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Neuroscience. 2016 May 3;321:197-209. doi: 10.1016/j.neuroscience.2015.07.041. Epub 2015 Jul 21.

Bidirectional modulation of anxiety-related and social behaviors by amygdala projections to the medial prefrontal cortex.

Author information

1
Picower Institute for Learning and Memory, Department of Brain and Cognitive Sciences, Massachusetts Institute of Technology, Cambridge, MA 02139, USA. Electronic address: acfo@mit.edu.
2
Picower Institute for Learning and Memory, Department of Brain and Cognitive Sciences, Massachusetts Institute of Technology, Cambridge, MA 02139, USA. Electronic address: aburgos@mit.edu.
3
Picower Institute for Learning and Memory, Department of Brain and Cognitive Sciences, Massachusetts Institute of Technology, Cambridge, MA 02139, USA; Program in Behavioral Neuroscience, Northeastern University, Boston, MA 02115, USA. Electronic address: bhagat.n@husky.neu.edu.
4
Picower Institute for Learning and Memory, Department of Brain and Cognitive Sciences, Massachusetts Institute of Technology, Cambridge, MA 02139, USA. Electronic address: cleppla@mit.edu.
5
Picower Institute for Learning and Memory, Department of Brain and Cognitive Sciences, Massachusetts Institute of Technology, Cambridge, MA 02139, USA. Electronic address: kaytye@mit.edu.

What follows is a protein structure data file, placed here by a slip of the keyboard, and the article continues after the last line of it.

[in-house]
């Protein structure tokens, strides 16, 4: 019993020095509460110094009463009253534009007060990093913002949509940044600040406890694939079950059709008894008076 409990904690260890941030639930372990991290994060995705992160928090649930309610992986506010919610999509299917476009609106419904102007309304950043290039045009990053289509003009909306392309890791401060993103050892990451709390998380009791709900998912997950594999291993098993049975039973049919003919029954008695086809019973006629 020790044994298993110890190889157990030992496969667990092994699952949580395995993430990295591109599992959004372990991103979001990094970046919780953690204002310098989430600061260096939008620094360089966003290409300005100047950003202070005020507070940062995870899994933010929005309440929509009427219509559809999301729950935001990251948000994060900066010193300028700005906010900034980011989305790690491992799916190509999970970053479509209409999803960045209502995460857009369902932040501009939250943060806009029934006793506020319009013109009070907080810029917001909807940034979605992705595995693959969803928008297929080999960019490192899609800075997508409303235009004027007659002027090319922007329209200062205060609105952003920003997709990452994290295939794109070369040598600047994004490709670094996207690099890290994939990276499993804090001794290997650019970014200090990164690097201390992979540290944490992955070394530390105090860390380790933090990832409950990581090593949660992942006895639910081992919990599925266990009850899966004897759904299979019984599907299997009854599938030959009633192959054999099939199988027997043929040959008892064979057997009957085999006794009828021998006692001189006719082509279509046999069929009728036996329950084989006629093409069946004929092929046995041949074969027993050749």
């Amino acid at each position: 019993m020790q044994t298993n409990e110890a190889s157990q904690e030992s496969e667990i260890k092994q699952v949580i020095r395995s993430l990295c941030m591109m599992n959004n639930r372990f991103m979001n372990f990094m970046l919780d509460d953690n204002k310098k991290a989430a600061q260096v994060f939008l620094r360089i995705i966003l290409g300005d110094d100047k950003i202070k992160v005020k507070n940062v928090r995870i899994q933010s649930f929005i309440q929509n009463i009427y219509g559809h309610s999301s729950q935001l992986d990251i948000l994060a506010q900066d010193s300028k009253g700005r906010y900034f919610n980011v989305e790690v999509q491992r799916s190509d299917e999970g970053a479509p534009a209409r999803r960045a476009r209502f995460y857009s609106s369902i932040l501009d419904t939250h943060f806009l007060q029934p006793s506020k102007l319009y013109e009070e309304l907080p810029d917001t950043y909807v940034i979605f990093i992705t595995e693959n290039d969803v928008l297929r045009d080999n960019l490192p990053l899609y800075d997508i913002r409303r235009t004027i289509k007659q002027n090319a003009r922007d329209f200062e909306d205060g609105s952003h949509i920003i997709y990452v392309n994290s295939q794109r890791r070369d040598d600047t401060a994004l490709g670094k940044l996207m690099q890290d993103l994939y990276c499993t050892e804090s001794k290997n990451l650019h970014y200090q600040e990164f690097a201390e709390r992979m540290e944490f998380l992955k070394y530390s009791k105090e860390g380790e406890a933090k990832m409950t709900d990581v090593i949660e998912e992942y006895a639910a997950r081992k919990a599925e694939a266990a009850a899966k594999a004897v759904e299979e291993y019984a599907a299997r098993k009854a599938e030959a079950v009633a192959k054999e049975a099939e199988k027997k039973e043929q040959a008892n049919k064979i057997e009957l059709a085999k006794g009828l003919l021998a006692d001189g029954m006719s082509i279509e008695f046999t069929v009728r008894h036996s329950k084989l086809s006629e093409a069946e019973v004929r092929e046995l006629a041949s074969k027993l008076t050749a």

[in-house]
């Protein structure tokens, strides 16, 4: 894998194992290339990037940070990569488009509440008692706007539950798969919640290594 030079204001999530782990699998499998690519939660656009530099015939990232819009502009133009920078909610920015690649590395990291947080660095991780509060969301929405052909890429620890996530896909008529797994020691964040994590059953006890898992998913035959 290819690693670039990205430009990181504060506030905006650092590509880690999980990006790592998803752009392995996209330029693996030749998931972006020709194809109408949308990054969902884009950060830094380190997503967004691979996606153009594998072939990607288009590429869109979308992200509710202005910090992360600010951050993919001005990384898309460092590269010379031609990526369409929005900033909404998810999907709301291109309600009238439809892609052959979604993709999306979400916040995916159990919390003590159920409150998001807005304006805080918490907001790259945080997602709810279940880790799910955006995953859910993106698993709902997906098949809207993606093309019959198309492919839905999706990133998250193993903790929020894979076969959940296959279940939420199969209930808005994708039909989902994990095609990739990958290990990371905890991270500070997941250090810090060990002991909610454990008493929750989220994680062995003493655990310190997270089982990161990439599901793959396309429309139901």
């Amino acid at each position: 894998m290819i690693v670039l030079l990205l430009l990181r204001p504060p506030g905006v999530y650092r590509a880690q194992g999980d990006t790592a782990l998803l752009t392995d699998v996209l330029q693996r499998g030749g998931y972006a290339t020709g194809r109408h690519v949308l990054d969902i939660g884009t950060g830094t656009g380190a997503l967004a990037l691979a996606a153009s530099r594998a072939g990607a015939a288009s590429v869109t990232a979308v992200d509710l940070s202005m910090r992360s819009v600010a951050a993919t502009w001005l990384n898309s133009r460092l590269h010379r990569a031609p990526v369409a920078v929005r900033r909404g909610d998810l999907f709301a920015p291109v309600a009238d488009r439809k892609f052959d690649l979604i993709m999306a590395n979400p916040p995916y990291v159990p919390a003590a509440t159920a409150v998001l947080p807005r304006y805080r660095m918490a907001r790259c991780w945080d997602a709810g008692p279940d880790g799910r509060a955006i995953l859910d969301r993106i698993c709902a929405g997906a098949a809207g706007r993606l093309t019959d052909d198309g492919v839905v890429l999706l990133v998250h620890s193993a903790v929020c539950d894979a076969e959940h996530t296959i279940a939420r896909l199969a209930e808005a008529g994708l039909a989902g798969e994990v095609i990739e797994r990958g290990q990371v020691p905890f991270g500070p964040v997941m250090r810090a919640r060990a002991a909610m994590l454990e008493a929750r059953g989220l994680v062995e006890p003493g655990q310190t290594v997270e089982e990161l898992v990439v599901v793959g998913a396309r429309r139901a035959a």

Abstract

The basolateral amygdala (BLA) and the medial prefrontal cortex (mPFC) modulate anxiety and social behaviors. It remains to be elucidated, however, whether direct projections from the BLA to the mPFC play a functional role in these behaviors. We used optogenetic approaches in behaving mice to either activate or inhibit BLA inputs to the mPFC during behavioral assays that assess anxiety-like behavior and social interaction. Channelrhodopsin-2 (ChR2)-mediated activation of BLA inputs to the mPFC produced anxiogenic effects in the elevated plus maze and open field test, whereas halorhodopsin (NpHR)-mediated inhibition produced anxiolytic effects. Furthermore, activation of the BLA-mPFC pathway reduced social interaction in the resident-intruder test, whereas inhibition facilitated social interaction. These results establish a causal relationship between activity in the BLA-mPFC pathway and the bidirectional modulation of anxiety-related and social behaviors.

KEYWORDS:

anxiety disorders; fear; infralimbic; optogenetics; prelimbic; stress

[Indexed for MEDLINE]
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